Monozukuri is a Japanese term which simply means making things. However, the nuance of this term includes the skill and tradition of artisans who have honed their skills over the years. The idea of monozukuri was to make something that can be repurposed or repaired or simply last for a very long time. Another form of monozukuri is fixing items, like kintsugi - mending broken ceramics or lacquerware with gold - which is an art form in itself. In the most general sense, car manufacturing is also considered to be monozukuri.

For a large part of Japanese history, there were craftsmen for each minute and specific task akin to a production line. However, skills and techniques were gradually lost over time, and the number of craftsmen also fell as the younger generation typically left to pursue desk jobs. Today, the remaining artisans have to learn all aspects of their craft, which makes them more well-rounded. Purely handmade monozukuri crafts number a few, and many artisans have embraced and incorporated technology into their processes.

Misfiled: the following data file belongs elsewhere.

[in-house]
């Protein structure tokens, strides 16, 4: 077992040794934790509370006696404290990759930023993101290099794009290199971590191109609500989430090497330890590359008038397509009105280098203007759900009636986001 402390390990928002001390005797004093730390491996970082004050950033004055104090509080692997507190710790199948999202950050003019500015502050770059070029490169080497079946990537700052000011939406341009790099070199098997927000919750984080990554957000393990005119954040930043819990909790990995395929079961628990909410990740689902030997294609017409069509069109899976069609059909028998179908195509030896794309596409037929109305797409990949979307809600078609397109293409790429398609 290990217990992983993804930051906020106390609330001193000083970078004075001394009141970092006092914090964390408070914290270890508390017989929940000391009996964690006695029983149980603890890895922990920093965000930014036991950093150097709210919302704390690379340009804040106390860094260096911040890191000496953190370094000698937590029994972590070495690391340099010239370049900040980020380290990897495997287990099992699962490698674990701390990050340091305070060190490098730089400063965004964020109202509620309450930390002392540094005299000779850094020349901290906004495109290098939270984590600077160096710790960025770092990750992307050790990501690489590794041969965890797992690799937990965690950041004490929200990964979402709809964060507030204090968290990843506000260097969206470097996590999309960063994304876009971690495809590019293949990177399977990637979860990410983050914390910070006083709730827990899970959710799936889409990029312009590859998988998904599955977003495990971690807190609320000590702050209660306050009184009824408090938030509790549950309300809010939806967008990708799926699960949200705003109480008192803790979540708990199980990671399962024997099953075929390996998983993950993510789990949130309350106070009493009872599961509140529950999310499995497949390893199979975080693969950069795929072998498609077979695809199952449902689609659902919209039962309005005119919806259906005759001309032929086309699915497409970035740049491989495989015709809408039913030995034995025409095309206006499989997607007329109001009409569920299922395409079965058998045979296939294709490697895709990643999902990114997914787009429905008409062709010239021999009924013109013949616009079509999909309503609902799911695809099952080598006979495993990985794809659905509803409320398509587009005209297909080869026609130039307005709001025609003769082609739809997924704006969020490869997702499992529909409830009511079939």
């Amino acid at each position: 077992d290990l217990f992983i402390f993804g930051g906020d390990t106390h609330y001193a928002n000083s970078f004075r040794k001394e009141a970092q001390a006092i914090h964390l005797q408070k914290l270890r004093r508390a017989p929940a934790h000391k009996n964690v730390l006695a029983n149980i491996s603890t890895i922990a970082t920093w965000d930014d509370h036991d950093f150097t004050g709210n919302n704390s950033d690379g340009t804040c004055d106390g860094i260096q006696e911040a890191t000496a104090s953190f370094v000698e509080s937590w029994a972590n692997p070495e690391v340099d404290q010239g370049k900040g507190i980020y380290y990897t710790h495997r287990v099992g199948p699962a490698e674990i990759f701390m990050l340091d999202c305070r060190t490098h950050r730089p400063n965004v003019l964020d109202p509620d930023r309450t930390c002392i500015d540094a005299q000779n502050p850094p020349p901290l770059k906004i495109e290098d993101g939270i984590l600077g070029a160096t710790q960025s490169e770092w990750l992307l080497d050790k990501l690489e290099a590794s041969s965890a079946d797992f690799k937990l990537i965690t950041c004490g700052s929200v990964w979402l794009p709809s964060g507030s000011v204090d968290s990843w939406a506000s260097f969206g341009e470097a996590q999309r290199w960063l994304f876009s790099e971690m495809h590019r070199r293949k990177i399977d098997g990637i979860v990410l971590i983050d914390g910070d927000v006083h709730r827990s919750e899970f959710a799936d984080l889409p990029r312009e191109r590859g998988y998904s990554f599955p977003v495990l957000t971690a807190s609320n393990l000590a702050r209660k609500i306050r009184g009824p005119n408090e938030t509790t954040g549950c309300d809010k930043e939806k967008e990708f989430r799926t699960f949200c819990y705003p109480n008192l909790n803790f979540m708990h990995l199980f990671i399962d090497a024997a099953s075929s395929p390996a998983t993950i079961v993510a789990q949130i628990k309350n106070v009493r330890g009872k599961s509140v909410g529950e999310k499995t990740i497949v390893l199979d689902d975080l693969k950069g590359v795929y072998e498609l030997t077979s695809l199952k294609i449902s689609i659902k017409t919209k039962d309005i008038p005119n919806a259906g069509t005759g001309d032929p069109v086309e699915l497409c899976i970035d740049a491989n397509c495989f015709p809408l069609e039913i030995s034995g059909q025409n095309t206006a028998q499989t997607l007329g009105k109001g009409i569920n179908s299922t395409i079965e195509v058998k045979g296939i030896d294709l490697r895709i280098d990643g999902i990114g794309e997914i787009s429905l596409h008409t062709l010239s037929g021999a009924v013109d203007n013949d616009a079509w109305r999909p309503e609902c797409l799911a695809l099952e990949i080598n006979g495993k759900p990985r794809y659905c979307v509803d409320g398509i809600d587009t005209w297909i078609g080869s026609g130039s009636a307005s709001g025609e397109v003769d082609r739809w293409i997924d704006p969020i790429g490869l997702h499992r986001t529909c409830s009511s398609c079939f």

There are a number of traditional crafts that have endured the test of time in Japan. Lacquer work, pottery, blade forging, woodworking and paper making are some of the more well-known ones, while glass making, embroidery, dyeing, weaving and metal works like bronze and gold leaf hammering come close. Echizen in Fukui is one of a few places which is known for their variety of traditional crafts, while it is more common for cities to be known for a specific craft, e.g. Tsubame and Sanjo in Niigata are known for their metal works, and Kiryu in Gunma is known for its embroidery.

In an effort to promote the monozukuri culture and products, many studios and factories can be visited to get a firsthand look at the processes that go into making a product. Hands on experiences of these crafts are available as paid activities, which are typically popular with both domestic and international visitors.